The wide-band-gap semiconductors GaN, AlN, and ZnO have properties that make them attractive candidates for fabricating light-emitting diodes, laser diodes, transistors and solar cells. With band gaps in the visible and ultraviolet, these materials and their alloys can emit and absorb in important regions of the electromagnetic spectrum. Despite the promise of these wide-band-gap semiconductors, their electronic conductivity cannot be completely controlled. In this work, we investigate the lack of conductivity control in these materials using first-principles calculations.
We first focus on sources of unintentional n-type conductivity. The sources of such conductivity have long remained unknown, and high concentrations of donors make it more difficult to achieve full control of the conductivity of wide-band-gap semiconductors. We have found that silicon, a common impurity in ZnO, acts as a shallow donor and likely contributes to background n-type conductivity.
Another shortcoming of these materials is that they are difficult, and sometimes impossible, to dope p type. This is a major barrier, since optoelectronic devices require both p-type and n-type material. Group-V impurities, which substitute on the anion site, are commonly thought to be attractive p-type dopants, especially for ZnO. We find these acceptors lead to highly localized, atomic-like states, making them ineffective dopants. Nitrogen, often touted as a promising acceptor in ZnO, is instead found to be an exceedingly deep acceptor that cannot lead to p-type conductivity. Carbon, a common impurity in the nitride semiconductors, exhibits similar behavior. We calculate characteristic optical signals for these acceptors, allowing for experimental verification of our predictions.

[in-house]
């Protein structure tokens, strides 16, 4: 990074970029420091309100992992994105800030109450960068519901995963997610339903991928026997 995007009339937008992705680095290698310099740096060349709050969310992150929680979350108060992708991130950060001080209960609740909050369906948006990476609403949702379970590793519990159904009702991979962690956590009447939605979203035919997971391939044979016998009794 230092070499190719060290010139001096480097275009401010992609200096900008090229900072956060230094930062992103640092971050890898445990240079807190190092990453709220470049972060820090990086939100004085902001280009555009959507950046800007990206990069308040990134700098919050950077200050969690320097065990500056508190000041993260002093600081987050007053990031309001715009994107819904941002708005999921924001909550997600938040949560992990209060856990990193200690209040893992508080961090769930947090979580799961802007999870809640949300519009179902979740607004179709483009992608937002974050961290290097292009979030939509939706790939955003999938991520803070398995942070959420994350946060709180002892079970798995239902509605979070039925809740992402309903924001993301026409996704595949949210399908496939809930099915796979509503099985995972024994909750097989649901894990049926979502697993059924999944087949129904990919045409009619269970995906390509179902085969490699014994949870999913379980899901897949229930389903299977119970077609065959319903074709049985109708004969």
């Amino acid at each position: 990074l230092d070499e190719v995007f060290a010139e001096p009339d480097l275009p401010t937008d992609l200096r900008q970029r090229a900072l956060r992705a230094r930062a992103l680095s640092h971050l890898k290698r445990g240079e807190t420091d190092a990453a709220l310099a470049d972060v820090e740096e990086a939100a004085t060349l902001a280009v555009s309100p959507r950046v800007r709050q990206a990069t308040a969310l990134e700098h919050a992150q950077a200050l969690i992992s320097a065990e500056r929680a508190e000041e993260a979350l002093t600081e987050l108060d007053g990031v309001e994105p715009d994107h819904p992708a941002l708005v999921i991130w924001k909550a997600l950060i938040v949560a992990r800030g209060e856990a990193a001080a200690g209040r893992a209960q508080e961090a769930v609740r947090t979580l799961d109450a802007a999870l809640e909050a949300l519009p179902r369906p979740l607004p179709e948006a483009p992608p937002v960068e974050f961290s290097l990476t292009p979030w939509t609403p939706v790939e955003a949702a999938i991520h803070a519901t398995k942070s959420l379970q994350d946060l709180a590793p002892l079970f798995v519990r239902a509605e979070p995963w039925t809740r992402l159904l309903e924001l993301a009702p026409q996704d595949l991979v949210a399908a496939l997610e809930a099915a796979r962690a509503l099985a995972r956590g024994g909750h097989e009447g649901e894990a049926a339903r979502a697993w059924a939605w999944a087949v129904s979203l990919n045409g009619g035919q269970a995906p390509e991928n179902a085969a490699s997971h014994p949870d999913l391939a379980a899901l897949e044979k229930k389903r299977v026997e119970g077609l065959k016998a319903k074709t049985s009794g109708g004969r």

Finally, we investigate how defect-trapped holes can limit the effectiveness of cation-site acceptors. We find that Mg, the only p-type dopant for GaN, features a localized hole despite being an effective acceptor. In AlN, Mg is also highly localized, hampering hole conductivity in this material. In ZnO, Group-I acceptors such as Li, also trap holes, making them inefficient dopants, and limiting the prospects for achieving p-type ZnO.
Overall, we find that our results can explain the difficulties in improving the doping efficiency of Mg-doped GaN, and why alternative dopants are not effective. Our results indicate that substitutional acceptors in ZnO are deep defects, and demonstrate why p-type doping of ZnO is currently impossible.
|Advisor:||Walle, Chris G. Van de|
|Commitee:||DenBaars, Steven P., Mishra, Umesh K., Speck, James S.|
|School:||University of California, Santa Barbara|
|School Location:||United States -- California|
|Source:||DAI-B 74/06(E), Dissertation Abstracts International|
|Subjects:||Engineering, Physics, Materials science|
|Keywords:||Density functional theory, Electrical conductivity, Gallium nitride, Semiconductor defects, Semiconductor doping, Zinc oxide|
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